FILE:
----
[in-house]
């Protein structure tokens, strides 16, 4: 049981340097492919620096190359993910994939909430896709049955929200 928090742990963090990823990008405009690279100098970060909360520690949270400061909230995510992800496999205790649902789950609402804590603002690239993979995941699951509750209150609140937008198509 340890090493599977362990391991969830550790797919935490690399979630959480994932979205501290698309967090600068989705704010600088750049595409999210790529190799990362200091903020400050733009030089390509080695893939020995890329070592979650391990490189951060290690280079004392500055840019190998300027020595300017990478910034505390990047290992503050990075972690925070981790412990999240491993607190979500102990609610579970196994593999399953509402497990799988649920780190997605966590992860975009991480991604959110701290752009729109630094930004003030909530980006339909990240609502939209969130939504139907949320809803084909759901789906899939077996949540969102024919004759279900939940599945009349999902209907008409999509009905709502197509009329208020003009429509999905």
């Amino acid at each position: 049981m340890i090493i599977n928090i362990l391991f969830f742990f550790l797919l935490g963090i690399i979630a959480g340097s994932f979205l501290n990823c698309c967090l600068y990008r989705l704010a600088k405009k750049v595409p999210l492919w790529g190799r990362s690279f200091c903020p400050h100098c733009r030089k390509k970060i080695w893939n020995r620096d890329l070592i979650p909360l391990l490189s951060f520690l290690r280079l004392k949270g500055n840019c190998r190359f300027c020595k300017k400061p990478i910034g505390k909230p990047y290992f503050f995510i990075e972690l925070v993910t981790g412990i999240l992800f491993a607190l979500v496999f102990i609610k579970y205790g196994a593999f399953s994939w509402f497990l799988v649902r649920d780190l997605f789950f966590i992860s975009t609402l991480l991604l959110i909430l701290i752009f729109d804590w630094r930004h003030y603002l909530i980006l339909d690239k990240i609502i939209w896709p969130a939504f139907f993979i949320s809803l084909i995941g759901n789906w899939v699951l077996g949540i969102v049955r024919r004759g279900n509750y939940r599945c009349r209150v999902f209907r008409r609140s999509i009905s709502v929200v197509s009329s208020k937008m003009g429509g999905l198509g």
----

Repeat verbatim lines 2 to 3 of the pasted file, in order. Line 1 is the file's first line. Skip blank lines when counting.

């Protein structure tokens, strides 16, 4: 049981340097492919620096190359993910994939909430896709049955929200 928090742990963090990823990008405009690279100098970060909360520690949270400061909230995510992800496999205790649902789950609402804590603002690239993979995941699951509750209150609140937008198509 340890090493599977362990391991969830550790797919935490690399979630959480994932979205501290698309967090600068989705704010600088750049595409999210790529190799990362200091903020400050733009030089390509080695893939020995890329070592979650391990490189951060290690280079004392500055840019190998300027020595300017990478910034505390990047290992503050990075972690925070981790412990999240491993607190979500102990609610579970196994593999399953509402497990799988649920780190997605966590992860975009991480991604959110701290752009729109630094930004003030909530980006339909990240609502939209969130939504139907949320809803084909759901789906899939077996949540969102024919004759279900939940599945009349999902209907008409999509009905709502197509009329208020003009429509999905």
């Amino acid at each position: 049981m340890i090493i599977n928090i362990l391991f969830f742990f550790l797919l935490g963090i690399i979630a959480g340097s994932f979205l501290n990823c698309c967090l600068y990008r989705l704010a600088k405009k750049v595409p999210l492919w790529g190799r990362s690279f200091c903020p400050h100098c733009r030089k390509k970060i080695w893939n020995r620096d890329l070592i979650p909360l391990l490189s951060f520690l290690r280079l004392k949270g500055n840019c190998r190359f300027c020595k300017k400061p990478i910034g505390k909230p990047y290992f503050f995510i990075e972690l925070v993910t981790g412990i999240l992800f491993a607190l979500v496999f102990i609610k579970y205790g196994a593999f399953s994939w509402f497990l799988v649902r649920d780190l997605f789950f966590i992860s975009t609402l991480l991604l959110i909430l701290i752009f729109d804590w630094r930004h003030y603002l909530i980006l339909d690239k990240i609502i939209w896709p969130a939504f139907f993979i949320s809803l084909i995941g759901n789906w899939v699951l077996g949540i969102v049955r024919r004759g279900n509750y939940r599945c009349r209150v999902f209907r008409r609140s999509i009905s709502v929200v197509s009329s208020k937008m003009g429509g999905l198509g």